Review on Population Status and Conservation Activity of Indigenous Cattle Breeds of Ethiopia

Esubalew Shitaneh Abu


Ethiopia has the home to at least 27 cattle breeds and an estimated 59.5 million head of cattle due to its diversified agroecology and topography and directly serves as for millions of people. Indigenous cattle breed has many important traits compared with exotic cattle breeds. Bos indicus breeds can effectively regulate their body temperature against thermal stress and are better adapted to hot weather than Bos taurus breeds. In addition, several breeds of Zebu and Zenga are able to withstand very harsh environmental conditions, and those characteristics have arisen through evolutionary adaptation. For examples, Begait cattle (Large East African Zebu) found in North-Western Ethiopia are well adapted to very dry climates and they can survive if they are able to drink only once every two days. However, despite the potential of the indigenous livestock currently, the genetic resources are becoming seriously endangered due to high genetic erosion resulting from biotic and abiotic factors. The objective of this review was to highlight threats, conservation methods and improvement activities currently done for indigenous cattle genetic resources in Ethiopia. Based on the review, among the world 1458 breeds all domestic mammalian and avian species, 17% are classified as being at risk and 58% are classified as unknown risk status. The major threats of livestock genetic resources are genetic dilution through the use of exotic germ plasma, feed shortage, illegal trafficking, inbreeding and interbreeding, and trypanosomiasis disease. This situation demands immediate action to save deteriorating genetic resources in the country. Some of endangered indigenous cattle breeds were conserved in ex-situ method at different state ranches, the Borana cattle breed as Did Tuyura Ranch, Horro cattle breed at Horro Ranch, Fogera cattle breed at Metekel Ranch and Andassa Agricultural Research Centre, and Menz sheep breed at Amed Guya Research Centre but, the results were not enough. Therefore, phenotypic and genotypic categorization of breeds will be further characterized, monitor the current population statistics, conservation of breeds under natural niche, and improvement programs will be implemented for all breeds and also improve the productivity of grazing land.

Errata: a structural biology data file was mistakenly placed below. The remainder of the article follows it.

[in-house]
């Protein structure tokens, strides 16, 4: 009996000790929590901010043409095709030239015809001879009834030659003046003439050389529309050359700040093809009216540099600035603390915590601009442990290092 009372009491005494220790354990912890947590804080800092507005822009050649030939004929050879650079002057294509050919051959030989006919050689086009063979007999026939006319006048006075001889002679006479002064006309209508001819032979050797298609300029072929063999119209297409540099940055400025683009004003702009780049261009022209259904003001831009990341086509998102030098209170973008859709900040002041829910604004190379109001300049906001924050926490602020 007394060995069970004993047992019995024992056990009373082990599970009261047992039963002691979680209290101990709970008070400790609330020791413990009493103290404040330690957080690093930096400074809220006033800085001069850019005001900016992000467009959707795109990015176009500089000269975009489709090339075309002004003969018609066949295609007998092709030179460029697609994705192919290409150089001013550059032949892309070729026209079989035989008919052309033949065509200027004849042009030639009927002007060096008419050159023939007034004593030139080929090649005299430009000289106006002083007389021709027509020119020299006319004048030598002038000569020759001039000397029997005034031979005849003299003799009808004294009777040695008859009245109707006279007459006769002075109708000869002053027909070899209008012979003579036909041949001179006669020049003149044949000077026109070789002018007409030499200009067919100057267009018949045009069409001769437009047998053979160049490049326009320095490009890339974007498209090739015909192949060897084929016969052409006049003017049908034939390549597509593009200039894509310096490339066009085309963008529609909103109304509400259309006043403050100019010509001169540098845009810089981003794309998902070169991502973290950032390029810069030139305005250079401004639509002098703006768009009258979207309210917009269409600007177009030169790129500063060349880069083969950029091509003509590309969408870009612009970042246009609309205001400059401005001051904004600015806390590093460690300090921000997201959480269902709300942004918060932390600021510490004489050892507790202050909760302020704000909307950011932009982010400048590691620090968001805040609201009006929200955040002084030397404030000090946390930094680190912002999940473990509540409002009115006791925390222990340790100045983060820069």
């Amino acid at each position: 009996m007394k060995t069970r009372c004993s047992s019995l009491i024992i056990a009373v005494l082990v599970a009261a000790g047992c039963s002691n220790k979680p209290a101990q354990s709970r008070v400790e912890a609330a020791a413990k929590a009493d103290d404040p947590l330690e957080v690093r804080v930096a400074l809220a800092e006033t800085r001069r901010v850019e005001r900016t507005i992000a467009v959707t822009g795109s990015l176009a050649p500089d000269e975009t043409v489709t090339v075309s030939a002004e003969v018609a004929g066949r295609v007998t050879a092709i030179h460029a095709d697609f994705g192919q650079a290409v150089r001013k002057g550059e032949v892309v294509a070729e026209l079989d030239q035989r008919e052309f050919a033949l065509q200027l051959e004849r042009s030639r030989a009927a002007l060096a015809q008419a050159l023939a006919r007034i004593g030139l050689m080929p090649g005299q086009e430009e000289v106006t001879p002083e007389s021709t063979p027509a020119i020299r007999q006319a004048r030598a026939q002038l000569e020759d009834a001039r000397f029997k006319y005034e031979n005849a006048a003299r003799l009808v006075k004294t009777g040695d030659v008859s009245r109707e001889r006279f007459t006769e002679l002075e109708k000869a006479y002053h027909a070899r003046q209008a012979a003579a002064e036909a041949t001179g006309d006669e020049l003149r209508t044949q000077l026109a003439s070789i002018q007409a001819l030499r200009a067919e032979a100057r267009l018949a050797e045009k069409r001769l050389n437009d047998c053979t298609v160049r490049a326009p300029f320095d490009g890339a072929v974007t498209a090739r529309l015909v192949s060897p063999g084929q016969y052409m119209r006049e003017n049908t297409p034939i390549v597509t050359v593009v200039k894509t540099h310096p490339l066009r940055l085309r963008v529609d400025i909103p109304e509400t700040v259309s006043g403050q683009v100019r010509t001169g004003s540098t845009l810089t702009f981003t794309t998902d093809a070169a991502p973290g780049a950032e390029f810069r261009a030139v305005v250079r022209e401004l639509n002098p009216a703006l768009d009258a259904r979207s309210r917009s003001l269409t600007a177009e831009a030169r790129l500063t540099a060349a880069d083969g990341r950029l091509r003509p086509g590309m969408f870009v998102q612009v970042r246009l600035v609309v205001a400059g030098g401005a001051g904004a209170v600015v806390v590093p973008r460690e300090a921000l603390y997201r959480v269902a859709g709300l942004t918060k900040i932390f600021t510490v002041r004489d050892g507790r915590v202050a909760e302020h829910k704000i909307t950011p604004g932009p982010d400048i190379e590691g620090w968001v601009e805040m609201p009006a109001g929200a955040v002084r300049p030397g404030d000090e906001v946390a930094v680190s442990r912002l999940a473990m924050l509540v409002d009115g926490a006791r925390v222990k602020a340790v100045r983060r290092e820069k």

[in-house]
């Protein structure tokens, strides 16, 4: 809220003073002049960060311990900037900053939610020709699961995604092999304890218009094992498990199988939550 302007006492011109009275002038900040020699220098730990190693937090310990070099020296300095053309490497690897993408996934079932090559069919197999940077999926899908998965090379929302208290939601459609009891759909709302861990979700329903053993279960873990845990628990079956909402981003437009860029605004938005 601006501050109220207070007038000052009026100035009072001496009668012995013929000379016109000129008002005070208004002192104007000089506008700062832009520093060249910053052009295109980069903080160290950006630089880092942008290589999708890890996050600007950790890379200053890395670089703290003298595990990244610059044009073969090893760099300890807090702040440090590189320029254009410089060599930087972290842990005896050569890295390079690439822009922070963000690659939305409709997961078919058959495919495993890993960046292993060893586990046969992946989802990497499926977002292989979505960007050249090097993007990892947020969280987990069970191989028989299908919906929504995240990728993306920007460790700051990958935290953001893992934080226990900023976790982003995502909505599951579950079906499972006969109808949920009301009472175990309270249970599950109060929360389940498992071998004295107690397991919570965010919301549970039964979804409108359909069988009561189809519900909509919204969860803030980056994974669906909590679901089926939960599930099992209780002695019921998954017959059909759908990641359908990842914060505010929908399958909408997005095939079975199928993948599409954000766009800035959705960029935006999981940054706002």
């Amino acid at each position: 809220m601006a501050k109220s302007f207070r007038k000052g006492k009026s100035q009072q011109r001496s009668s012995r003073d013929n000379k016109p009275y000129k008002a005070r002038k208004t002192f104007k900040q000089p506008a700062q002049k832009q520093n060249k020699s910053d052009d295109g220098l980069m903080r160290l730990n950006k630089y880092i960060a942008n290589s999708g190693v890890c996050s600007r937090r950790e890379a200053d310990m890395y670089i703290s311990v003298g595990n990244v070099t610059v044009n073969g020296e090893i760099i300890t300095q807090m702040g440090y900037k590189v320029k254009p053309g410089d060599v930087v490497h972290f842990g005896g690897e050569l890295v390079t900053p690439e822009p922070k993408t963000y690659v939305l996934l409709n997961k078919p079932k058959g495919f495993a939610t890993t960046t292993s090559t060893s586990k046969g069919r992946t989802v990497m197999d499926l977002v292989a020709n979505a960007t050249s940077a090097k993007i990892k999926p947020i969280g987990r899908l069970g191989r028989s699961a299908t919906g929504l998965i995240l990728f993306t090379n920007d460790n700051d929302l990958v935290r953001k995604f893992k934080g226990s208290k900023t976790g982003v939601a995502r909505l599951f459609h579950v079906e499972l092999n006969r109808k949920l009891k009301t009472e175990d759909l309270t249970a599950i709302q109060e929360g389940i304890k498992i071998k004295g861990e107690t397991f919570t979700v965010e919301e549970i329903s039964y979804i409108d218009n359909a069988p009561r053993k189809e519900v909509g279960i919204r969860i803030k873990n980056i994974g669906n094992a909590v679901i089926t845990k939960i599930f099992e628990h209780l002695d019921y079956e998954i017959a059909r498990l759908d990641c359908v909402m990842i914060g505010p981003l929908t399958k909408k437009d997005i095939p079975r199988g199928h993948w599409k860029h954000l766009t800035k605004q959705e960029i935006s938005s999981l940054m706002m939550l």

Keywords: conservation, indigenous, cattle, breed, threat, Ethiopia

DOI: 10.7176/JBAH/11-16-01

Publication date:August 31st 2021

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ISSN (Paper)2224-3208 ISSN (Online)2225-093X

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